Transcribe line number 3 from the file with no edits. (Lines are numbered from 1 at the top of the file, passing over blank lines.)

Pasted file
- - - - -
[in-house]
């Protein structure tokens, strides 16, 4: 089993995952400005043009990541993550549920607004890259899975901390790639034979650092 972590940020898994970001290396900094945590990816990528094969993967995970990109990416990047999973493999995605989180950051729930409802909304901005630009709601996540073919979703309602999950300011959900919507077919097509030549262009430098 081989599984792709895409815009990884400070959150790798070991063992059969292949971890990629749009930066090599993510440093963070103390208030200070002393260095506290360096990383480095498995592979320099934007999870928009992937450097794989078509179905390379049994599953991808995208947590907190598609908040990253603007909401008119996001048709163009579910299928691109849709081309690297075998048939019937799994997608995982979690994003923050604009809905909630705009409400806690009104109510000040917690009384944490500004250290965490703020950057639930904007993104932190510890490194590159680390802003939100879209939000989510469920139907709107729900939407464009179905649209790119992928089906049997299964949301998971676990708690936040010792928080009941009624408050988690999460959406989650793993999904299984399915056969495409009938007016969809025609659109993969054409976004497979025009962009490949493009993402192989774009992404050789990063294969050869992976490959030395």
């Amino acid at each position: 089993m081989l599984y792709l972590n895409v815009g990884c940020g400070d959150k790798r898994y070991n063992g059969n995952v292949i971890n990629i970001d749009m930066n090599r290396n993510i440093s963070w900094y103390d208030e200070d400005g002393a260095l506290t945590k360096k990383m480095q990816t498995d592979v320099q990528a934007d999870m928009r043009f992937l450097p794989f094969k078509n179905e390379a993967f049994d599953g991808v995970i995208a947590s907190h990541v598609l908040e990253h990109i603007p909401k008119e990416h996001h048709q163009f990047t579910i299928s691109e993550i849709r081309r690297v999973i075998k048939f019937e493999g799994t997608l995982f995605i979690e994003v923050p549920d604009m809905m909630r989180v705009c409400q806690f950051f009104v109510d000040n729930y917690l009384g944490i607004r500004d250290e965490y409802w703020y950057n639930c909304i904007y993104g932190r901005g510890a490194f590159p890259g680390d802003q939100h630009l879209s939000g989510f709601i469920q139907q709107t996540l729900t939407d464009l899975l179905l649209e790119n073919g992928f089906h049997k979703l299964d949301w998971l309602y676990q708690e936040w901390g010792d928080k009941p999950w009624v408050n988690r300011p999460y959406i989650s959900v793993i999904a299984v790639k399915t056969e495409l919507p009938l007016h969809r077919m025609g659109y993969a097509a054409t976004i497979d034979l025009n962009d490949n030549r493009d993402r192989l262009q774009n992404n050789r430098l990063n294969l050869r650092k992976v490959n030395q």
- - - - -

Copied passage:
């Amino acid at each position: 089993m081989l599984y792709l972590n895409v815009g990884c940020g400070d959150k790798r898994y070991n063992g059969n995952v292949i971890n990629i970001d749009m930066n090599r290396n993510i440093s963070w900094y103390d208030e200070d400005g002393a260095l506290t945590k360096k990383m480095q990816t498995d592979v320099q990528a934007d999870m928009r043009f992937l450097p794989f094969k078509n179905e390379a993967f049994d599953g991808v995970i995208a947590s907190h990541v598609l908040e990253h990109i603007p909401k008119e990416h996001h048709q163009f990047t579910i299928s691109e993550i849709r081309r690297v999973i075998k048939f019937e493999g799994t997608l995982f995605i979690e994003v923050p549920d604009m809905m909630r989180v705009c409400q806690f950051f009104v109510d000040n729930y917690l009384g944490i607004r500004d250290e965490y409802w703020y950057n639930c909304i904007y993104g932190r901005g510890a490194f590159p890259g680390d802003q939100h630009l879209s939000g989510f709601i469920q139907q709107t996540l729900t939407d464009l899975l179905l649209e790119n073919g992928f089906h049997k979703l299964d949301w998971l309602y676990q708690e936040w901390g010792d928080k009941p999950w009624v408050n988690r300011p999460y959406i989650s959900v793993i999904a299984v790639k399915t056969e495409l919507p009938l007016h969809r077919m025609g659109y993969a097509a054409t976004i497979d034979l025009n962009d490949n030549r493009d993402r192989l262009q774009n992404n050789r430098l990063n294969l050869r650092k992976v490959n030395q």